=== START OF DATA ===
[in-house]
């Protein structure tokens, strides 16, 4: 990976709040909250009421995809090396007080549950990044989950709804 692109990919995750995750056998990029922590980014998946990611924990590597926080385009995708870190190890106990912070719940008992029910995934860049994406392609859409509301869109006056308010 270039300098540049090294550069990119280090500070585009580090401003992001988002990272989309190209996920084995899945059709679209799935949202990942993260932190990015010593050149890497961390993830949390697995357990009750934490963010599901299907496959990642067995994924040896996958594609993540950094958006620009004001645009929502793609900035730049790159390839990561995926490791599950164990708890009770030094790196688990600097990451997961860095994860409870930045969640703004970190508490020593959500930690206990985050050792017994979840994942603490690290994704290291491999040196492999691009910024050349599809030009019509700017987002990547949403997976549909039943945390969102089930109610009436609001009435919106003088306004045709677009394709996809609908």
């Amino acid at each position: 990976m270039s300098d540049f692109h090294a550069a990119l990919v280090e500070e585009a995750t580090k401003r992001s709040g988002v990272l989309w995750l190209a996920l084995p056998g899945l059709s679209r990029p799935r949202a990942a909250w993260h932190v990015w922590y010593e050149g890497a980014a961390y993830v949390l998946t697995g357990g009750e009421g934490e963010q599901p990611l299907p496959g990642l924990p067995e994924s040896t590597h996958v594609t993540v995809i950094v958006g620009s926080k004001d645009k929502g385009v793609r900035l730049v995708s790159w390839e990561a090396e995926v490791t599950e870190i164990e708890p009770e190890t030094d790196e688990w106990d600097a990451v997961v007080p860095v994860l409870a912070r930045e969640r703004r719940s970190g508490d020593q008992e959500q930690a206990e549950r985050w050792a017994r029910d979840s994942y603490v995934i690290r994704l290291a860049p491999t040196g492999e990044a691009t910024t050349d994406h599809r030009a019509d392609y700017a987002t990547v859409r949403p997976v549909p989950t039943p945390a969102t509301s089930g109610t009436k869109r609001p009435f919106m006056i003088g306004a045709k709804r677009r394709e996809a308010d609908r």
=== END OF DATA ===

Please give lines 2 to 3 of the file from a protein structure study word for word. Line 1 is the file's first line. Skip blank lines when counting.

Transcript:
């Protein structure tokens, strides 16, 4: 990976709040909250009421995809090396007080549950990044989950709804 692109990919995750995750056998990029922590980014998946990611924990590597926080385009995708870190190890106990912070719940008992029910995934860049994406392609859409509301869109006056308010 270039300098540049090294550069990119280090500070585009580090401003992001988002990272989309190209996920084995899945059709679209799935949202990942993260932190990015010593050149890497961390993830949390697995357990009750934490963010599901299907496959990642067995994924040896996958594609993540950094958006620009004001645009929502793609900035730049790159390839990561995926490791599950164990708890009770030094790196688990600097990451997961860095994860409870930045969640703004970190508490020593959500930690206990985050050792017994979840994942603490690290994704290291491999040196492999691009910024050349599809030009019509700017987002990547949403997976549909039943945390969102089930109610009436609001009435919106003088306004045709677009394709996809609908």
């Amino acid at each position: 990976m270039s300098d540049f692109h090294a550069a990119l990919v280090e500070e585009a995750t580090k401003r992001s709040g988002v990272l989309w995750l190209a996920l084995p056998g899945l059709s679209r990029p799935r949202a990942a909250w993260h932190v990015w922590y010593e050149g890497a980014a961390y993830v949390l998946t697995g357990g009750e009421g934490e963010q599901p990611l299907p496959g990642l924990p067995e994924s040896t590597h996958v594609t993540v995809i950094v958006g620009s926080k004001d645009k929502g385009v793609r900035l730049v995708s790159w390839e990561a090396e995926v490791t599950e870190i164990e708890p009770e190890t030094d790196e688990w106990d600097a990451v997961v007080p860095v994860l409870a912070r930045e969640r703004r719940s970190g508490d020593q008992e959500q930690a206990e549950r985050w050792a017994r029910d979840s994942y603490v995934i690290r994704l290291a860049p491999t040196g492999e990044a691009t910024t050349d994406h599809r030009a019509d392609y700017a987002t990547v859409r949403p997976v549909p989950t039943p945390a969102t509301s089930g109610t009436k869109r609001p009435f919106m006056i003088g306004a045709k709804r677009r394709e996809a308010d609908r």